That "67 Blizzard" really came outta nowhere. From 60s and sunny to an all out blizzard the next day. Kinda cool. I like these kind of unexpected surprises in weather. I.E, when they expect a little snow and then, suddenly, it turns into a huge snowstorm.
I think with the advancement of wx satellites and super-computers, the "element of surprise" is no more wrt winter storms. Old Man Winter threw MET's a ton of curve balls in the 60's and 70's. By the 80's I still clearly remember bad busts in both directions (bliz of '82 from STL up through SEMI as a classic example of an awesome good bust ). By the 90's I was living in NMI, and the newest wx models gave some less experienced MET's a sense of mastery over the elements. It was crazy circa mid-90's I remember hearing a radio station MET calling a "Winter Storm Watch" for a system about 8 days out
They (including NWS) soon realized that the state of the art hadn't advanced anywhere close to that level after all. But, each decade's seen it's steady improvements with the busts (think GHD1 for most of SMI = half the snow expected but not a total whiff) becoming less embarrassing, and the lead time accuracy steadily improving to where a "consensus event" can be seen at 240 hrs, and a fairly high confidence level of impact is had by the 120 hr mark.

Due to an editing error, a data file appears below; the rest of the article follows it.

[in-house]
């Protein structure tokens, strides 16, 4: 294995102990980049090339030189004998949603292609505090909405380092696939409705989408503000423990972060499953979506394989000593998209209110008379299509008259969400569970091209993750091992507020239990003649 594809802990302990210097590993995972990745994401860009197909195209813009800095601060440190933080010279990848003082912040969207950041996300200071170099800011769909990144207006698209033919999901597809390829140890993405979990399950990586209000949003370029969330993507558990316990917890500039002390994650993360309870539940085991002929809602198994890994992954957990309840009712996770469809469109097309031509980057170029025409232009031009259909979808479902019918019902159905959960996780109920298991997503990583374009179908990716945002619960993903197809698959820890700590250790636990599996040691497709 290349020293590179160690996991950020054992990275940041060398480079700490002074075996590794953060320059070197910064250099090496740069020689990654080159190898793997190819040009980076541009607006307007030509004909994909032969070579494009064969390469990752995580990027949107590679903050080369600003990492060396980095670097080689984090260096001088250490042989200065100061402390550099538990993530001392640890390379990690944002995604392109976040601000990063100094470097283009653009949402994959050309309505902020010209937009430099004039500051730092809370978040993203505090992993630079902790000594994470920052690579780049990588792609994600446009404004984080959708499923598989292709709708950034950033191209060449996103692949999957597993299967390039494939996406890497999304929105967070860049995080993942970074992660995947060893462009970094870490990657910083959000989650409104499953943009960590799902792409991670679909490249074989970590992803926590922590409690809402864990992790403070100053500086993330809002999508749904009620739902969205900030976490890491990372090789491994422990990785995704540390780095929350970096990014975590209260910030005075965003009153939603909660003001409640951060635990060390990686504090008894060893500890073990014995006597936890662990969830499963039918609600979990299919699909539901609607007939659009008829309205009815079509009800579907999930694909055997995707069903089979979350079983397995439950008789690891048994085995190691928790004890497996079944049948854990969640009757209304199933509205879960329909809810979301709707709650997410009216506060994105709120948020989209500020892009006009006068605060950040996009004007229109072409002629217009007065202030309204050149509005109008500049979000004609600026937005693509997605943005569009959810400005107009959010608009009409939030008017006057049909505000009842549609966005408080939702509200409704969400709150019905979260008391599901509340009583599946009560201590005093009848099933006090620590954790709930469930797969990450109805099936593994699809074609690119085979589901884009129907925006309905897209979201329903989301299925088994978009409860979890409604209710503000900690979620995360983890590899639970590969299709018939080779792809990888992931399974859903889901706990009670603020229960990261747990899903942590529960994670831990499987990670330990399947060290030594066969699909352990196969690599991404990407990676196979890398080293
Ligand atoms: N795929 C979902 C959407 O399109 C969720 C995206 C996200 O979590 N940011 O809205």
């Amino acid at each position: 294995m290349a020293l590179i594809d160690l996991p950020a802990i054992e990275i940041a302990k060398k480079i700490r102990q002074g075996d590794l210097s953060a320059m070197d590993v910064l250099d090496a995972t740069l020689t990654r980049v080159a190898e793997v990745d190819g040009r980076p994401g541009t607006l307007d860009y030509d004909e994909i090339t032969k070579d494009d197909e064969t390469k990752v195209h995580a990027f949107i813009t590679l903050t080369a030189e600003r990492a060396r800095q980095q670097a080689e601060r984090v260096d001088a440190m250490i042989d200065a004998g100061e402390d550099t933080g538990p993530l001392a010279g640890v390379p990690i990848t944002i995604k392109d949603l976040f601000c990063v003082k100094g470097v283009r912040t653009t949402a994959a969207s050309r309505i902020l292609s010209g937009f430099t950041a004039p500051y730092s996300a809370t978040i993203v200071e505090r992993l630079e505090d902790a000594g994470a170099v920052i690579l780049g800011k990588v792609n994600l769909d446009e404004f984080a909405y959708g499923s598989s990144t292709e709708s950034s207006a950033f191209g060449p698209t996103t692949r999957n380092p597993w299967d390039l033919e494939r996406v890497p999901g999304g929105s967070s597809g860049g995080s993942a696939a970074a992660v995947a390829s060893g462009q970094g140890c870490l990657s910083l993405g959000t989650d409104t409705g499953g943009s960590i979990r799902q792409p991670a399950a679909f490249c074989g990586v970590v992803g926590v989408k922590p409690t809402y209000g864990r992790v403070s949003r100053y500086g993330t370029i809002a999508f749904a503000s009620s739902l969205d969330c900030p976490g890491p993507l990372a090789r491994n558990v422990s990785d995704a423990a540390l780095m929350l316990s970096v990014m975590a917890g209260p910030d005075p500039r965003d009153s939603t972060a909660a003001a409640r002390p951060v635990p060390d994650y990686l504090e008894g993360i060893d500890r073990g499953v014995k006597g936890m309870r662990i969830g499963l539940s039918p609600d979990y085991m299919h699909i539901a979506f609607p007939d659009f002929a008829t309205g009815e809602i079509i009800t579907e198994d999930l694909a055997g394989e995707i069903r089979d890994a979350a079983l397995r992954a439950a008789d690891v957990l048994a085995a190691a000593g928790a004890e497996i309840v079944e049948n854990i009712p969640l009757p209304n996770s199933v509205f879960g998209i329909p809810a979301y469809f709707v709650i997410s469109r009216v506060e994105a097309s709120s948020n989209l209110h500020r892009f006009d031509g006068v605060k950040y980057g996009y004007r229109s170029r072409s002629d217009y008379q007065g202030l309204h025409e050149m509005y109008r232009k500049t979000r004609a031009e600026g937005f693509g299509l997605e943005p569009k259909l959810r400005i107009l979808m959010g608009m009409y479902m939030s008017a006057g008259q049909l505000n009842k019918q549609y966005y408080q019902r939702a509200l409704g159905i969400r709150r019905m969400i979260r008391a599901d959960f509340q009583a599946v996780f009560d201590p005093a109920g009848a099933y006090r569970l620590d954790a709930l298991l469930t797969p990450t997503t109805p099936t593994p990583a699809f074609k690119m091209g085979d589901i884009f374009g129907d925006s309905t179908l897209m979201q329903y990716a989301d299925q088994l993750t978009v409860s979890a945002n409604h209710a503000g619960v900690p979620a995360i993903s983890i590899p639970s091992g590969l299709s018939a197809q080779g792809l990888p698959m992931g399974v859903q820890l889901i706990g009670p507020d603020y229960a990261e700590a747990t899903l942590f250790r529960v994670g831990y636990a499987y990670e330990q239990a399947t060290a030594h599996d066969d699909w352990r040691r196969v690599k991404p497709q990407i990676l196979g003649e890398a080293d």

Now, when they issue WSWatch boxes, they're pretty accurate. They may be off a county or two, or by a small percentage with the totals, but by and large it's come so far, nothing close to a "surprise blizzard" seems remotely possible. To the general public, this is great news. For me personally, it's met with mixed emotions. One of the big reasons notorious blizzards were more monumental and historic in the past was the inability for public works crews to get or stay on top of a storm like '67 or '78.
Jan '99 bliz was the last thing SWMI had that was close to a superstorm with some areas (including Lk enhancement) reaching 24+ inches. Because of a long (15 yrs?) drought of blizzards, that was the first one I remember with all the modern day forecasting tools, and the effects were extremely mitigated in metro Chicago compared to '67. Across SWMI, there was still considerable disruption due to ongoing drifting and the more open farmland environment, but rural communities weren't cut off from the outside world like back in '67
Long live the good ole days of "surprise blizzards"
Winter 2018-19 Snow Total = 7.4" Oct: 0.0 Nov: 7.4 Dec: 0.0 Jan: 0.0 Feb: 0.0 Mar: 0.0 Apr: 0.0 (annual avg for mby = ~49.9", avg for last 10 seasons = 67.4" ) 135% of normal. One helluva stretch!!
2017-18 = 68.3" 2016-17 = 52" 2015-16 = 57.4" 2014-15 = 55.3" 2013-14 = 100.6" (coldest & snowiest in the modern record!) 2012-13 = 47.2" 2011-12 = 43.7"
Notable Blizzards/Snowstorms in SWMI: Nov 2015, Feb 2015, Jan 2014, Feb 2011, Dec 2000, Jan 1999, Mar 1998, Jan 1982, Jan 1979, Jan 1978, Jan 1977, March 1973, Jan 1967, March 1947, Jan 1918
"Long range winter forecasting - it's like tossing darts in a hurricane.." "In my day, they didn't name 'em, they just called 'em blizzards! *Shakes fist in air and ambles away mumbling to himself" “and to think kids nowadays get day's off school because the wind blew. I think in '78 we only got 1 day off” "..It's the U.P. where there are two seasons. Winter, and three months of bad skiing.."